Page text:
Bertioli and Bell Hutley have collaborated to launch a range of tableware inspired by a shared love of nature, in particular a shared desire to tell the story of nature’s pollinators and to celebrate their magic.
This collection of limited edition tableware – table linen, napkins, napkin rings, placemats, trays and tumblers – illustrated by Bell Hutley and Caryn Hibbert and designed by Milly Hibbert, celebrates the vital partnerships between flora and fauna.
“Nature is our muse. It is a source of constant inspiration.”
“Nature is a careful balance, an intricate nexus of relationships between plants, fungi, insects, and animals, supporting one another in the equilibrium of life. It is also true that the wellbeing of mankind is inextricably linked to that of the natural world. In recent years, the fragility of nature has been put at the forefront of conversation, with species decline and habitat loss at its heart.
“One of the key concerns has been around the health of pollinators and the crucial role that they play in every ecosystem. With this collaborative collection, we bring together the distinctive illustrations by Bell and Caryn to celebrate pollinators and highlight their relationships with both common and unique plant life to inspire conversation around the table and a deeper connection to nature.”
This statement is true for both Bell Hutley and Caryn & Milly Hibbert, the mother & daughter duo behind Bertioli.
Bell’s illustrations of key pollinators were used as inspiration for Caryn to paint botanical habitats designed to complement and embrace each species; a forest of intricate nettles for the Tiger Moth, Sea Buckthorn for a Brimstone Butterfly and a pond of Water Lilies for the ethereal Dragonfly.
“Bertioli’s mission is to consolidate the idea that in nurturing nature, we nurture ourselves.”—Caryn Hibbert
It is a truism that the most successful collaborations are ones in which both parties have a clear understanding and appreciation of where the other is coming from. And it’s especially true of this well-timed collaboration, given how with spring comes a burning desire to refresh, redecorate and rejuvenate. So back to the task at hand, and let’s take a closer look at the intricate nexus of nature that has inspired this collection.
Stinging Nettle & Tiger Moth
Moths are often brushed-aside with their home-invader connotations. However, only two of the 2500 species of moth in the UK are guilty of wrecking wardrobes!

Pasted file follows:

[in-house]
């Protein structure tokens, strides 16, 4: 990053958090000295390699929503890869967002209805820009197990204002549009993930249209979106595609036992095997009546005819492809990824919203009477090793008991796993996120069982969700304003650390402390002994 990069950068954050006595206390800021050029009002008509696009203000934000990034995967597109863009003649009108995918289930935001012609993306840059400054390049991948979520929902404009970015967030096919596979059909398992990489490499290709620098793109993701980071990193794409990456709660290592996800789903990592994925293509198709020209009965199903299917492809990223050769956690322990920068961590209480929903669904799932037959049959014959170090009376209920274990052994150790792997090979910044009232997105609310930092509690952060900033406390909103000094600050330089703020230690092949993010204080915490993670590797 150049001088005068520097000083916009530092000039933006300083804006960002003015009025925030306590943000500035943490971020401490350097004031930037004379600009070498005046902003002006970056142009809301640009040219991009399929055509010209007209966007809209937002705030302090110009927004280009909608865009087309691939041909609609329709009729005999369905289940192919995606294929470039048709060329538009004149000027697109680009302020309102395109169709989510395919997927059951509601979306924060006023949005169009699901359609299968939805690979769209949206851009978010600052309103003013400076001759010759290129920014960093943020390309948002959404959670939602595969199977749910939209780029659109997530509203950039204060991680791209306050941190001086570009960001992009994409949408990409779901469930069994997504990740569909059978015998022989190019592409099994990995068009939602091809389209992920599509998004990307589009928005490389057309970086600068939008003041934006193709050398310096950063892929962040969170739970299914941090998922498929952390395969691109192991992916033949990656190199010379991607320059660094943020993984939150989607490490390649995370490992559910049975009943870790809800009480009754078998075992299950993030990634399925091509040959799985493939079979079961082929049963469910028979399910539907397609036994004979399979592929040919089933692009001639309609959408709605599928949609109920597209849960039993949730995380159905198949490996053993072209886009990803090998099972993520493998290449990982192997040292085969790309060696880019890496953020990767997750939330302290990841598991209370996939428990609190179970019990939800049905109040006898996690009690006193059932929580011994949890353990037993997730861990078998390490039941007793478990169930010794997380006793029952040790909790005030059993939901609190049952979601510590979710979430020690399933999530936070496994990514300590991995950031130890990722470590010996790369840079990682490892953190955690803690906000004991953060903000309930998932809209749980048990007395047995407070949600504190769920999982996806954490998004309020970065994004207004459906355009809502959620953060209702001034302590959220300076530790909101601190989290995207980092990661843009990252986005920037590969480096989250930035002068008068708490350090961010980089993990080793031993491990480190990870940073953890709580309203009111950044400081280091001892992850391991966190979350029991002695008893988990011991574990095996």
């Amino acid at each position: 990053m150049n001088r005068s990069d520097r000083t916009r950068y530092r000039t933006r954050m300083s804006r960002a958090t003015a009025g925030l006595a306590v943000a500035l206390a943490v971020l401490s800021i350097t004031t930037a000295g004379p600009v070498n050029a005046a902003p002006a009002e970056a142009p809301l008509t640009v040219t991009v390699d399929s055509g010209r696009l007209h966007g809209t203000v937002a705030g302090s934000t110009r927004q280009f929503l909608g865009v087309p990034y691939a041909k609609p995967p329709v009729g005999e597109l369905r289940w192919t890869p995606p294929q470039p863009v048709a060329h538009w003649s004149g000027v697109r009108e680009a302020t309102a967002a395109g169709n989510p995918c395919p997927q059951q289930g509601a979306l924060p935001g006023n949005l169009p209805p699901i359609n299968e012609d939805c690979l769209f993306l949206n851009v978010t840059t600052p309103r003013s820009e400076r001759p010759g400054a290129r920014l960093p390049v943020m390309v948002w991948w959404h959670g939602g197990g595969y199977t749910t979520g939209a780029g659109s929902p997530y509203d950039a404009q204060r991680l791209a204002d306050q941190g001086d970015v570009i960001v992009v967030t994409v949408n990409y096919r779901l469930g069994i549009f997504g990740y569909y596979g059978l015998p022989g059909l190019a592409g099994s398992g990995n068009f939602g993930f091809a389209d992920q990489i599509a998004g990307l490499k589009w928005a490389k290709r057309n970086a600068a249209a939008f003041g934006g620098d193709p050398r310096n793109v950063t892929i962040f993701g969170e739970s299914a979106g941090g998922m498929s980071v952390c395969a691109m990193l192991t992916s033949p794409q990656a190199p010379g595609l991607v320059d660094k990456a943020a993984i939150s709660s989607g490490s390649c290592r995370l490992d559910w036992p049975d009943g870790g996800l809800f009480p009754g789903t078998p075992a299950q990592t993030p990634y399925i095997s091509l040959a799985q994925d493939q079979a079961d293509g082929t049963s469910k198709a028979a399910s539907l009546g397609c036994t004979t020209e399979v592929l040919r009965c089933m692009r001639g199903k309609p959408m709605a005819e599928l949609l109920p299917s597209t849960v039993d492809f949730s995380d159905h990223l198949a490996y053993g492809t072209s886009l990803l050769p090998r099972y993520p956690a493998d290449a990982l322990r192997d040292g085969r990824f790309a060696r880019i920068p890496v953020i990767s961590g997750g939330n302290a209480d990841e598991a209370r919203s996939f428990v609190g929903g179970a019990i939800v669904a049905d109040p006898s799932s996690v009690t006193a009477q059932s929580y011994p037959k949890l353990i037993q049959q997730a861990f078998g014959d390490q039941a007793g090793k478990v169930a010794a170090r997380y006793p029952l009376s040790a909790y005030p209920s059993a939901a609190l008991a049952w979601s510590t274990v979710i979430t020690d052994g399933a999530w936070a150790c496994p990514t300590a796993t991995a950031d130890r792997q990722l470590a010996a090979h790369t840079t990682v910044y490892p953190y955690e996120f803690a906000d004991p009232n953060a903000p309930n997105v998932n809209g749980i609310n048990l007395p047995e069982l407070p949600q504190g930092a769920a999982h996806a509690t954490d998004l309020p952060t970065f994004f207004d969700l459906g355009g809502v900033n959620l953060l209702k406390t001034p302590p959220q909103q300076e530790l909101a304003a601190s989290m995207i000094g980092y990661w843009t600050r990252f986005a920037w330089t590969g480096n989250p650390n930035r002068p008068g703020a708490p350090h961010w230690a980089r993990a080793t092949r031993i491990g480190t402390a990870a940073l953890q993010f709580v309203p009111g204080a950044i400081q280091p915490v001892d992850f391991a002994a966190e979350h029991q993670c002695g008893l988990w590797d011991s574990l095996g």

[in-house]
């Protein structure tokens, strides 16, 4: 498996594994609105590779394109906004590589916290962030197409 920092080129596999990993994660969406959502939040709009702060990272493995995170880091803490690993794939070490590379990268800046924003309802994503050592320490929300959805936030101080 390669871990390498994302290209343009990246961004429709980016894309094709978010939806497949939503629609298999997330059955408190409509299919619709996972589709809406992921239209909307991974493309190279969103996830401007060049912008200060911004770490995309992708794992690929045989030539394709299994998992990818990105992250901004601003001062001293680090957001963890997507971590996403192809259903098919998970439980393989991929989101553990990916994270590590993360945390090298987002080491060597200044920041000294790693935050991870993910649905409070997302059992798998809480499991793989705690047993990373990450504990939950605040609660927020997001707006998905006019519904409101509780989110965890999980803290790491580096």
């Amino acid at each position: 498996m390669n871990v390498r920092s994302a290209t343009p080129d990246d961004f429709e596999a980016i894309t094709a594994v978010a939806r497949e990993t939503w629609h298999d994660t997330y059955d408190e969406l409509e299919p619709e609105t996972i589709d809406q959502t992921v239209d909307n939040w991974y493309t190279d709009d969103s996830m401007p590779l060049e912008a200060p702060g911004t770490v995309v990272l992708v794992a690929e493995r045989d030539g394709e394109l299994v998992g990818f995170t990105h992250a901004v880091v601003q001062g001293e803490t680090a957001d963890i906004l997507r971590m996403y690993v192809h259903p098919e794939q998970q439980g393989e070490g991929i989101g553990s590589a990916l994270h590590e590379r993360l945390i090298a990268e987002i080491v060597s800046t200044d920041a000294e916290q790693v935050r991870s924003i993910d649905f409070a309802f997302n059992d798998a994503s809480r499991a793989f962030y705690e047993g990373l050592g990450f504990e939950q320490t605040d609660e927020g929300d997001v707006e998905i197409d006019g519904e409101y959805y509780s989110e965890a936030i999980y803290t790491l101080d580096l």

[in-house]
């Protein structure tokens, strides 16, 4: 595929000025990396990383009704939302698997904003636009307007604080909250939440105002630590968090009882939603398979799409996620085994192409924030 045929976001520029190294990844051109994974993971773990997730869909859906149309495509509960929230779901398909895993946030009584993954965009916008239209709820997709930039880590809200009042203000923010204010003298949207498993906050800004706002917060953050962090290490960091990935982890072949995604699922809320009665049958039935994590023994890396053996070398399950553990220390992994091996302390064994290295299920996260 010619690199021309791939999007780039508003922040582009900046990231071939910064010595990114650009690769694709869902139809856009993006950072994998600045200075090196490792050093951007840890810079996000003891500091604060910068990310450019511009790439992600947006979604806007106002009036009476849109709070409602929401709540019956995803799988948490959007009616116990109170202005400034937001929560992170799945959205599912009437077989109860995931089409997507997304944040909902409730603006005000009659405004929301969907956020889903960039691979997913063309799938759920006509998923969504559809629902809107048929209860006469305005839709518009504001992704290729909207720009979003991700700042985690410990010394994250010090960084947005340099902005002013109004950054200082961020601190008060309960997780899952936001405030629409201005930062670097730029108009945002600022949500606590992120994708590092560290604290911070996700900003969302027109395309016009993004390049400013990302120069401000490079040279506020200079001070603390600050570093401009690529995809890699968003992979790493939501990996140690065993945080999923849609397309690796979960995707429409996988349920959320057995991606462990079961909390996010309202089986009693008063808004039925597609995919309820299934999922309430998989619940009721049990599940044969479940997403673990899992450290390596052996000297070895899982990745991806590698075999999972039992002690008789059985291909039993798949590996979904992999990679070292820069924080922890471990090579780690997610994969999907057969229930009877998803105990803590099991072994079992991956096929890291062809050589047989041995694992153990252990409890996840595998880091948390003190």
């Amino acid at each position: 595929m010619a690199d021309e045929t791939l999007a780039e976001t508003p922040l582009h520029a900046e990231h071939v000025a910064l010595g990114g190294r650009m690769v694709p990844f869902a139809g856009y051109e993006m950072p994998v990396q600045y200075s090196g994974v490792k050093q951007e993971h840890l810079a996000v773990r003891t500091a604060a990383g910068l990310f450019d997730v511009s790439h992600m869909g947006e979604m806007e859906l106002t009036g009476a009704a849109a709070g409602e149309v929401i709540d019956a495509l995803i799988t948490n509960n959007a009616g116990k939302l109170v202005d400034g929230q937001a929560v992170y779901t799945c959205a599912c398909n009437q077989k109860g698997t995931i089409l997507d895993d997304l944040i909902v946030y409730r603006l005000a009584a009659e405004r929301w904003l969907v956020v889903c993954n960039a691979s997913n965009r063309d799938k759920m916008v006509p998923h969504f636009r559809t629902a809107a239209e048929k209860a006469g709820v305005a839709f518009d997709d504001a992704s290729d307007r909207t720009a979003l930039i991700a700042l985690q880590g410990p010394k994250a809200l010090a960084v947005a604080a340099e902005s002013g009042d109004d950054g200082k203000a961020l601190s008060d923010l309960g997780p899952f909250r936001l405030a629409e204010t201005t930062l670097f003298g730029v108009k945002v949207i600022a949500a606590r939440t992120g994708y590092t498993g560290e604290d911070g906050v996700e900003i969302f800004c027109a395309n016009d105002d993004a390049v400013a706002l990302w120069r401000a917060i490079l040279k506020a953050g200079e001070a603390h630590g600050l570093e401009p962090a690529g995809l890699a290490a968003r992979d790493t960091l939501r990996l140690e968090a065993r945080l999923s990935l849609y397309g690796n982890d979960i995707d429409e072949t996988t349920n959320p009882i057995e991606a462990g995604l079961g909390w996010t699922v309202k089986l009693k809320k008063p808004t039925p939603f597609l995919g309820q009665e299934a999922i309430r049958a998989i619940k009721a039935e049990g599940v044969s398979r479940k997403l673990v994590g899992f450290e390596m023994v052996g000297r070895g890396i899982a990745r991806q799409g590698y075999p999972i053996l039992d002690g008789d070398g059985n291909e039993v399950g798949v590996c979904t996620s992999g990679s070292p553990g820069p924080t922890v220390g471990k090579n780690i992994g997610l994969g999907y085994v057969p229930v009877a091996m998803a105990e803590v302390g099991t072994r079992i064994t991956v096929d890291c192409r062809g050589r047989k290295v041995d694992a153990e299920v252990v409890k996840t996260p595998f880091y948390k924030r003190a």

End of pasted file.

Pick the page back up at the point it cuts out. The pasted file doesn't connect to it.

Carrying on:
The rest play a vital role as a food source for birds and other animals and as overnight pollinators. They also compete on the beauty scale, coming in a fabulous array of luminous colours and entrancing shapes.
The Tiger Moth is a superb example, with bright orange hindwings hidden under a fabulous pair of animal print forewings. Tiger Moths reside up and down the country, favouring damp meadows and open woodlands as well as gardens to call their home.
Tiger Moth caterpillars eat several herbaceous plants, particularly choosing the common stinging nettle. Sadly, moth populations have crashed in the last 40 years, with the Garden Tiger Moth populations in Britain dropping by 92% since 1968.
This decline has lasting impacts on the wider ecosystem. Not only are moths critical pollinators for wildflowers such as orchids, but the drop in moth populations is also connected to declines in the number of other species, such as bats and cuckoos, both of which can be found at Thyme.
Cuckoos specialise in eating hairy caterpillars. And with the Tiger Moth caterpillar lovingly named the ‘woolly bear’, it is a delicacy. This creation has been inspired by the special relationship between tiger moths and the common nettle and the fundamental role they play in nature.
Water Lily & Dragonfly
Shimmery, ethereal creatures, Dragonflies are an ancient insect. Found on every continent, except Antarctica, dragonflies are estimated to have first appeared around 300 million years ago.